New York does allow homeschooling and does not require parents to hold any teaching certifications to provide education to their children. However, to comply with legal requirements, homeschooling families must file a notice of intent to homeschool, maintain attendance, and provide roughly the same amount of instruction as traditional schooling in the same subject areas. Failure to follow homeschooling requirements can also constitute educational neglect.
The Impacts of Child Abuse and Neglect
The physical, emotional, and psychological effects of childhood abuse and neglect last a lifetime. Many children who suffer abuse or neglect in childhood go on to develop anxiety, depression, eating disorders, personality disorders, and post-traumatic stress disorder. Often, PTSD in children and adults who come from abusive or neglectful homes is complex and chronic, and less responsive to traditional treatments for PTSD.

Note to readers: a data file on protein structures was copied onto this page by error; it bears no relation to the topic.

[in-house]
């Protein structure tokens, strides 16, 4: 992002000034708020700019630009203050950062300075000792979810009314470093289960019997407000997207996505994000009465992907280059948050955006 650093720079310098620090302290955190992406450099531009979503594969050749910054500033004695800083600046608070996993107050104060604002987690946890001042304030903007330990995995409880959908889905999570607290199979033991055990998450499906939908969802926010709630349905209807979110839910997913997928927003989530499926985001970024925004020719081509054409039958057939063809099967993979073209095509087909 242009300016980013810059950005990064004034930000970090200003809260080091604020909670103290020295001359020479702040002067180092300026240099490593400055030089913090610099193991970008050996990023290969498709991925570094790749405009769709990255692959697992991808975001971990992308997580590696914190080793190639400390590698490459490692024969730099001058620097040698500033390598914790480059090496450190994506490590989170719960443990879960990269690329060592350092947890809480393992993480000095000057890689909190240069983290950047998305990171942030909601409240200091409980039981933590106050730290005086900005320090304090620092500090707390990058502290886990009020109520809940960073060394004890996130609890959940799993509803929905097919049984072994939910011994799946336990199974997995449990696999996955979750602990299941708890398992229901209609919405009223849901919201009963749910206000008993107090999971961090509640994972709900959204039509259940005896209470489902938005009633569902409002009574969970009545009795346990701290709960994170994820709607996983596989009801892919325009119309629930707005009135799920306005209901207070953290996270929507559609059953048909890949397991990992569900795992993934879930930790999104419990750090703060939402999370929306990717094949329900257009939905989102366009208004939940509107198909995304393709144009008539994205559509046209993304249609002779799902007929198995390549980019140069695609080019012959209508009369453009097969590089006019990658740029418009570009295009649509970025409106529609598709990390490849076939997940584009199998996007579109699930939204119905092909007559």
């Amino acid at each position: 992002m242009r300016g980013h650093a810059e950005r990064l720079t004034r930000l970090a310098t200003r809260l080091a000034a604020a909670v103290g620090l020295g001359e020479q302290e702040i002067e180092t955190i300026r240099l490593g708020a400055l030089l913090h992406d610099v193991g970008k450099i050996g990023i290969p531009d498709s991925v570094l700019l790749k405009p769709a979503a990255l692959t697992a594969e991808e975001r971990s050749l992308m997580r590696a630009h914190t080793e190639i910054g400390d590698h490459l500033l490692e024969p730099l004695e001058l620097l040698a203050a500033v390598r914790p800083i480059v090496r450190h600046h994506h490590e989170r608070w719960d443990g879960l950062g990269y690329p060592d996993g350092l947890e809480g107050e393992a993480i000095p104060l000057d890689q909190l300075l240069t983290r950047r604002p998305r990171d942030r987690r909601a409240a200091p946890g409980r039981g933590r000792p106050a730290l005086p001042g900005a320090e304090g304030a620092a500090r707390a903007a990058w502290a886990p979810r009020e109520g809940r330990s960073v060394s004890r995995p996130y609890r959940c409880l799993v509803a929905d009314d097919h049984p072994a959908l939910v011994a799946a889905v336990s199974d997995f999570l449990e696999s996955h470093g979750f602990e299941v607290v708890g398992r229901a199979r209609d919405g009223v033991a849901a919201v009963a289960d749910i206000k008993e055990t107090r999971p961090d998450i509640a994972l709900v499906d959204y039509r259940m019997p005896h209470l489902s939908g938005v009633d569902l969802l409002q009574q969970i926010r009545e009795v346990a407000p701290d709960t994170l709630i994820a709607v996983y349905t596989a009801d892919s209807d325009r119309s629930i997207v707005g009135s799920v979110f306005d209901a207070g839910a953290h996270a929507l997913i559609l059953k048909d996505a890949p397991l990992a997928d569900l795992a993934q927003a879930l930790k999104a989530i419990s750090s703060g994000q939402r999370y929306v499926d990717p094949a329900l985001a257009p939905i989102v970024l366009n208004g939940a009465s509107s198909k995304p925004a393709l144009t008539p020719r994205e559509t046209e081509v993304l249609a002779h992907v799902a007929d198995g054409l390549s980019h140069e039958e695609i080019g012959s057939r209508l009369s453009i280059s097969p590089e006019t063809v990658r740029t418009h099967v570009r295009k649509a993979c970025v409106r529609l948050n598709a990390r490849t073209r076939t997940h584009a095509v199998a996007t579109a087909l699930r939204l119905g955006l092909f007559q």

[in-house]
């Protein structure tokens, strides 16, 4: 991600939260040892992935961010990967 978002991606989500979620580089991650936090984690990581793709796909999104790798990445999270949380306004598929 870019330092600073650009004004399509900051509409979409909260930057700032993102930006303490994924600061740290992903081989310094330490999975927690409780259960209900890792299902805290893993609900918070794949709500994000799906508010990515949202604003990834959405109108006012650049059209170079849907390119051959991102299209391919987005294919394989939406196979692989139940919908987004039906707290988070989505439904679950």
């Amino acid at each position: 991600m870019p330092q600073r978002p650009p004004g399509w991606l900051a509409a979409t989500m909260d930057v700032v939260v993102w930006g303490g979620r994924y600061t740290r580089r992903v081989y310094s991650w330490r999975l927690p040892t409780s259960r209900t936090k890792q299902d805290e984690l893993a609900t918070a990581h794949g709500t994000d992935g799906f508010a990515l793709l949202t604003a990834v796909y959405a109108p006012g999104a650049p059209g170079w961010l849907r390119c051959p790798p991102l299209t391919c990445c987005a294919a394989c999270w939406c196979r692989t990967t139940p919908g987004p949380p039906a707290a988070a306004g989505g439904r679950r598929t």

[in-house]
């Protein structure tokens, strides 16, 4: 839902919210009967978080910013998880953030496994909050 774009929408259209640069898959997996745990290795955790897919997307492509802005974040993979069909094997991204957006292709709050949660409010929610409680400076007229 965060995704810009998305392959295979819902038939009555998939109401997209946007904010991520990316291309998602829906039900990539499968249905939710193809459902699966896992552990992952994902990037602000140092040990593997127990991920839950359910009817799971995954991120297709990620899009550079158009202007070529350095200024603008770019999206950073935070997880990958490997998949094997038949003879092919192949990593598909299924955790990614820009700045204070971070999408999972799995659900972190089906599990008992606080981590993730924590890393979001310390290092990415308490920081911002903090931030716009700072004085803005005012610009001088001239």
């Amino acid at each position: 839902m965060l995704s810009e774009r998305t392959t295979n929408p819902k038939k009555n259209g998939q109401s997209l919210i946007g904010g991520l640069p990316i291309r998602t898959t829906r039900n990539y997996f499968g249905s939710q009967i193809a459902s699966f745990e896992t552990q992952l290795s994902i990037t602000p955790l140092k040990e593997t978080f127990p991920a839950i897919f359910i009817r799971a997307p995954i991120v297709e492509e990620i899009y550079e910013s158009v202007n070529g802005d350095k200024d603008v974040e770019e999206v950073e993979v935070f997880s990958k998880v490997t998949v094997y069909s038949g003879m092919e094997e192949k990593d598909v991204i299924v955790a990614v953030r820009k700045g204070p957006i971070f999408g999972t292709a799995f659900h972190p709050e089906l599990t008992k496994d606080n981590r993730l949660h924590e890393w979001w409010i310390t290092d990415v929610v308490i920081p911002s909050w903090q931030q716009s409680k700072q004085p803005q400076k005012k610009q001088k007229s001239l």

Prolonged time spent in fight-or-flight mode while a child’s brain is developing has been shown to impact the brain’s structural integrity. The amygdala, or the part of the brain responsible for fear and emotions, becomes overactive. It can no longer communicate well with the prefrontal cortex, or the part of the brain responsible for logic. The result is often chronic anxiety and unregulated emotions that tend to be treatment-resistant.
Each child will react differently to instances of abuse and neglect, and no two cases are precisely the same. However, the consensus is that child maltreatment not only deeply affects the child and their development during the abuse, but also for the remainder of their lives. In what ways the child will be affected largely depends on the child, the type of abuse or neglect, and other unique circumstances.
Have More Questions About Child Abuse & Neglect in New York? Contact Us
While this list may seem long, it is by no means exhaustive. Unfortunately, these are just a few of the many ways that parents end up in Family Court for a Child Neglect Proceeding. Whether you are facing wrongful allegations of child abuse and neglect or want to protect your child from someone who you believe may be abusing them, Hornberger & Verbitsky, P.C. cam help you.
If you have any questions regarding Child Abuse or Neglect, we can help. Contact our Long Island Divorce & Family Law firm at 631-629-2545 to set up your free consultation with one of our experienced Family